A: No, not at all, because before writing a computer program with equations, I always try to get a preliminary idea from geometric considerations. In this case, the simple geometric reasoning suggested that, due to the gravitational lens, no part of the disk could be hidden, even its back! And simple considerations about the relativistic rotation of the disc implied that a strong Doppler shift would cause a strong asymmetry of the apparent flow.

P: The first image he produced, using a pen and ink, was impressive. What was the reaction of astronomers and the public?

A: Since I was very young, it was my old doctorate. Advisor Brandon Carter, who began to publicize my work by showing the image at a meeting of the Royal Society in London. After receiving requests for reprint from around the world, my image was reproduced in popular scientific journals as American scientist, Sky and telescope, and so on, and in monographs of other astronomers.

Frame from a video produced in 1991 by Jean-Pierre Luminet and his colleagues for a French television documentary. Includes additional Doppler distortions and asymmetries.

J. A. Marck / J.-P. Luminet

Q: Soon after, astronomers realized that some, if not all, galaxies have a supermbadive black hole at their centers. What challenges did this pose?

A: The difficulty to visualize the environments of the mbadive black holes in the galactic centers is that it is not known if the accretion structure is a thin disk (as in most simulations), a thick one (like a 3D bull) or a cloud of gas, or if you have jets and so on. For example, in very active galactic nuclei and quasars, the accretion flow is very important and the disk is probably thick. Luckily, Sagittarius A * and M87 * are not active galaxies, so the hypothesis of a thin disk is reasonable. It also depends (but not so much) on whether the black hole is spinning or not.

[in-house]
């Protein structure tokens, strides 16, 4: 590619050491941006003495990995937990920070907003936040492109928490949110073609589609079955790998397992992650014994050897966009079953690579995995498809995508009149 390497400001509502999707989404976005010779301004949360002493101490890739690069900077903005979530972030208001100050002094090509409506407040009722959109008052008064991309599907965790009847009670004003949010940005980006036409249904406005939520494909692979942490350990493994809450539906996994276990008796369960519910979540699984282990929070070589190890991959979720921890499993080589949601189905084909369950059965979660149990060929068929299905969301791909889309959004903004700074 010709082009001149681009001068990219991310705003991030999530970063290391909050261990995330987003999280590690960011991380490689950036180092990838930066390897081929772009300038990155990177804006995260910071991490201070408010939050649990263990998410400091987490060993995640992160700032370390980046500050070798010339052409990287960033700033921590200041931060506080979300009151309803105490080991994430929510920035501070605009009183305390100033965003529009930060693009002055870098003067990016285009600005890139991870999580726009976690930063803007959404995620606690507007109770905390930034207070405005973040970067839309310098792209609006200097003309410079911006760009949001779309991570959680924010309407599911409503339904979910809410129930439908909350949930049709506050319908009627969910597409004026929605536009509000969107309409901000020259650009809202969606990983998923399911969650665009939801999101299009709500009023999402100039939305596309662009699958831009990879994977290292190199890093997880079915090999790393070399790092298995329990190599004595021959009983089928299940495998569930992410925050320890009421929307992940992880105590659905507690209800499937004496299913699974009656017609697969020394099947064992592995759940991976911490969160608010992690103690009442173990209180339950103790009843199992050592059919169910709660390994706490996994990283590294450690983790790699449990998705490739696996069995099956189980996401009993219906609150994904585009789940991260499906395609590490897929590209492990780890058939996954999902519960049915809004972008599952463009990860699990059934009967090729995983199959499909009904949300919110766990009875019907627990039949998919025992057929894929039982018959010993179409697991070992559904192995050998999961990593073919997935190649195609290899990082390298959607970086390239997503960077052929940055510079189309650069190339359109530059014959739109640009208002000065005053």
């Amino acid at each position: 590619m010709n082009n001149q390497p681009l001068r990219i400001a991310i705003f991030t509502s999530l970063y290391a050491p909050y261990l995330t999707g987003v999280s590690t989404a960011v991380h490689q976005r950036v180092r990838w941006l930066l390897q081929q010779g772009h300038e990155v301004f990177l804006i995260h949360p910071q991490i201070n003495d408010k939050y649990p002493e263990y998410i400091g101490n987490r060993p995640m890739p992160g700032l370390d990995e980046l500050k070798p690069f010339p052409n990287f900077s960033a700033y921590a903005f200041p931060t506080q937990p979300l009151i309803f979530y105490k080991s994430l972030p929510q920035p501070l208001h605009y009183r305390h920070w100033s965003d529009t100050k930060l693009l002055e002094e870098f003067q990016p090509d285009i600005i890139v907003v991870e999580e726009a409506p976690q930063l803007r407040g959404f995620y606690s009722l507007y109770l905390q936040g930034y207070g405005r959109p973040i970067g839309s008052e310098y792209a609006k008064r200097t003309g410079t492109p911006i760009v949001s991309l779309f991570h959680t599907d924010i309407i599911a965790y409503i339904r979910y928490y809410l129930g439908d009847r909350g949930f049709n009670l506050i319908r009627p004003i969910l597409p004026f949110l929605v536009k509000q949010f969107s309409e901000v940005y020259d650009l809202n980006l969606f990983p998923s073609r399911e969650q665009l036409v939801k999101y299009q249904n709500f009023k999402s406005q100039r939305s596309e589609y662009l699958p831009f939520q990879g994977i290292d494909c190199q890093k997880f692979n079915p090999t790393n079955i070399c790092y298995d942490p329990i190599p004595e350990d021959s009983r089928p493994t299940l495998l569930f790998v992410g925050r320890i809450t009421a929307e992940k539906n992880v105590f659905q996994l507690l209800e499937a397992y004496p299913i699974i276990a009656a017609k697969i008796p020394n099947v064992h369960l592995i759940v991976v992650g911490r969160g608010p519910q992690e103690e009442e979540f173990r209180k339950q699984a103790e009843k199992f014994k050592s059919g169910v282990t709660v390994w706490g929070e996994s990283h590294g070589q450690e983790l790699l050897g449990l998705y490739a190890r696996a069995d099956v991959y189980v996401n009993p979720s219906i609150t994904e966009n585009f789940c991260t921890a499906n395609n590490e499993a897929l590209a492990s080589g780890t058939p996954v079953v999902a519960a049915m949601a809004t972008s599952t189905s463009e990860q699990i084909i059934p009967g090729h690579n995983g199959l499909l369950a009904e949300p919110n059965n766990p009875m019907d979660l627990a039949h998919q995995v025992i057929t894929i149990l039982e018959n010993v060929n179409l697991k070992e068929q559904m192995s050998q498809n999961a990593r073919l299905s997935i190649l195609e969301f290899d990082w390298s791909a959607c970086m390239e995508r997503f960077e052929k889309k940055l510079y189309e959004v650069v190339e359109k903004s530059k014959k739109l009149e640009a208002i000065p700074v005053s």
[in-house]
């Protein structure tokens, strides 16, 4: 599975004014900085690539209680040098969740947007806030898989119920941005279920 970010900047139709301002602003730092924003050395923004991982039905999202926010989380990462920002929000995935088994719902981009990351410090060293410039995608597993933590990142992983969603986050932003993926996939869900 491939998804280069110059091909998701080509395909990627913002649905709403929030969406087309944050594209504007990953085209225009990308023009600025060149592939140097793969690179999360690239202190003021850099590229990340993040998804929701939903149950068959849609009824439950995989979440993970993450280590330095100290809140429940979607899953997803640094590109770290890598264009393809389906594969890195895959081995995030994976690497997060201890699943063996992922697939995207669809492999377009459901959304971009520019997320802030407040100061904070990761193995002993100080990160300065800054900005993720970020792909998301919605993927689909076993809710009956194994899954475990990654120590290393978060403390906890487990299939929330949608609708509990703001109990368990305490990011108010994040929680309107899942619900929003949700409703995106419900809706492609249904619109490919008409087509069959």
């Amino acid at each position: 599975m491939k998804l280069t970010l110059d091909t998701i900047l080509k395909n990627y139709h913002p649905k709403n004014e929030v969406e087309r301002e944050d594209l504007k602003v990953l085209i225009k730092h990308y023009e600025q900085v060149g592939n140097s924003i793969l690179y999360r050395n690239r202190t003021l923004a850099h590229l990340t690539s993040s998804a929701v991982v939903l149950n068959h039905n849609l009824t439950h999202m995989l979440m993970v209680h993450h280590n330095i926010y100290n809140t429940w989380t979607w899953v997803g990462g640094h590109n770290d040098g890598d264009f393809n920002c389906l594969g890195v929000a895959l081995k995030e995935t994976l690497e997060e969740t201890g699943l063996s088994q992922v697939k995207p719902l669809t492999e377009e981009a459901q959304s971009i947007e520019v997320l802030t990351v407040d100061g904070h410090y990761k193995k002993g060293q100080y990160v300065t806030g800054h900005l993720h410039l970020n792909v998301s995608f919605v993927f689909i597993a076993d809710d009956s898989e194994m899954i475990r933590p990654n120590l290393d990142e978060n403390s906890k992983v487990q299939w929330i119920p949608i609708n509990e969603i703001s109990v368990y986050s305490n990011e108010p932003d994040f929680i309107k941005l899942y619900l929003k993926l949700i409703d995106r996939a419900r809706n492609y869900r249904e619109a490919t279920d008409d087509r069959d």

Q: With Jean-Alain Marck in the 1990s, you swept motion animations around a black hole. Did this help understanding, or was it more for public participation?

A: It was essentially to provide more attractive images (colored, animated) to the public. Interestingly, the scientific community considered these simulations as a game and did not realize their future importance.

The black hole of Gargantua from the movie. Interstellar, produced by the visual effects company Double Negative in London.

AF / Alamy Archive Stock Photo

Q: What do you think about the visualizations produced for the movie? Interstellar?

A: I wrote many things about this in my blog. In short, it is geometrically good but physically incorrect because they neglected the physical properties of the accretion disk and the effects of Doppler shift.

Q: Has the EHT added impetus to the visualization field as people try to discover what they would actually see?

A: Of course. I stopped my history of black hole images in 2002 precisely because as soon as the image of a black hole with the EHT became a possibility, there was an explosion of so many simulations that I could not fit. Unfortunately, most of these simulations did. We will not cite our pioneers.

Q: What kind of image do you think the EHT team will reveal this week?

A: It will depend on many factors: for example, the angle of inclination of the observer with respect to the accretion disk. If it is almost in front, the asymmetry of brightness due to the Doppler shift will not be strong. Also, in Sagittarius A * and M87 * environments, in the thickness of the disk (if any) and so on. I suspect for several reasons that M87 * should provide a cleaner image than Sagittarius A *. In any case, if there is a thin accretion disk (as I am sure it is the case of M87 *), the image should not be far from one of the views calculated by Jean-Alain Marck in 1989.